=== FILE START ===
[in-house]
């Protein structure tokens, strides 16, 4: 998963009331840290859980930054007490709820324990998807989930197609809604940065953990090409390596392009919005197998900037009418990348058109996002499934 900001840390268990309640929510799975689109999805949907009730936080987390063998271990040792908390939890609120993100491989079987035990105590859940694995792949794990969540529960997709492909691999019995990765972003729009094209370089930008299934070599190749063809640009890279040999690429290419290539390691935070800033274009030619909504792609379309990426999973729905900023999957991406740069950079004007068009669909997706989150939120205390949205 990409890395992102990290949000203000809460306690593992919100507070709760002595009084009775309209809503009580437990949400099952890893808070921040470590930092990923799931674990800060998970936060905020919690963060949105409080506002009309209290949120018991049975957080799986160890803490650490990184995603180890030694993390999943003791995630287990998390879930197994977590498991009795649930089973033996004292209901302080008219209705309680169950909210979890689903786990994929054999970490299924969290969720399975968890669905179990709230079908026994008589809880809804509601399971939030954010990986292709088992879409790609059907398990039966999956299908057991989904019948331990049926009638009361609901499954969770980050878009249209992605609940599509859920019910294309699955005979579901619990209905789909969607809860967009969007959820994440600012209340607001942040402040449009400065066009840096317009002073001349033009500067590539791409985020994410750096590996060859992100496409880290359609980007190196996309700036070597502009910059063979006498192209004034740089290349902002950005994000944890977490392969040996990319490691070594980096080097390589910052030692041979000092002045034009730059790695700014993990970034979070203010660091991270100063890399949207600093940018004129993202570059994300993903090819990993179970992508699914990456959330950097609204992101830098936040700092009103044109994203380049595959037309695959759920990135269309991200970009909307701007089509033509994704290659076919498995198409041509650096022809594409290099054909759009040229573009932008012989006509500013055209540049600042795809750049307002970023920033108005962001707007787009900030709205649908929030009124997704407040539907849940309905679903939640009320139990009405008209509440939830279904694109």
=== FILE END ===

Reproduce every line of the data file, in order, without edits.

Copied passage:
[in-house]
């Protein structure tokens, strides 16, 4: 998963009331840290859980930054007490709820324990998807989930197609809604940065953990090409390596392009919005197998900037009418990348058109996002499934 900001840390268990309640929510799975689109999805949907009730936080987390063998271990040792908390939890609120993100491989079987035990105590859940694995792949794990969540529960997709492909691999019995990765972003729009094209370089930008299934070599190749063809640009890279040999690429290419290539390691935070800033274009030619909504792609379309990426999973729905900023999957991406740069950079004007068009669909997706989150939120205390949205 990409890395992102990290949000203000809460306690593992919100507070709760002595009084009775309209809503009580437990949400099952890893808070921040470590930092990923799931674990800060998970936060905020919690963060949105409080506002009309209290949120018991049975957080799986160890803490650490990184995603180890030694993390999943003791995630287990998390879930197994977590498991009795649930089973033996004292209901302080008219209705309680169950909210979890689903786990994929054999970490299924969290969720399975968890669905179990709230079908026994008589809880809804509601399971939030954010990986292709088992879409790609059907398990039966999956299908057991989904019948331990049926009638009361609901499954969770980050878009249209992605609940599509859920019910294309699955005979579901619990209905789909969607809860967009969007959820994440600012209340607001942040402040449009400065066009840096317009002073001349033009500067590539791409985020994410750096590996060859992100496409880290359609980007190196996309700036070597502009910059063979006498192209004034740089290349902002950005994000944890977490392969040996990319490691070594980096080097390589910052030692041979000092002045034009730059790695700014993990970034979070203010660091991270100063890399949207600093940018004129993202570059994300993903090819990993179970992508699914990456959330950097609204992101830098936040700092009103044109994203380049595959037309695959759920990135269309991200970009909307701007089509033509994704290659076919498995198409041509650096022809594409290099054909759009040229573009932008012989006509500013055209540049600042795809750049307002970023920033108005962001707007787009900030709205649908929030009124997704407040539907849940309905679903939640009320139990009405008209509440939830279904694109």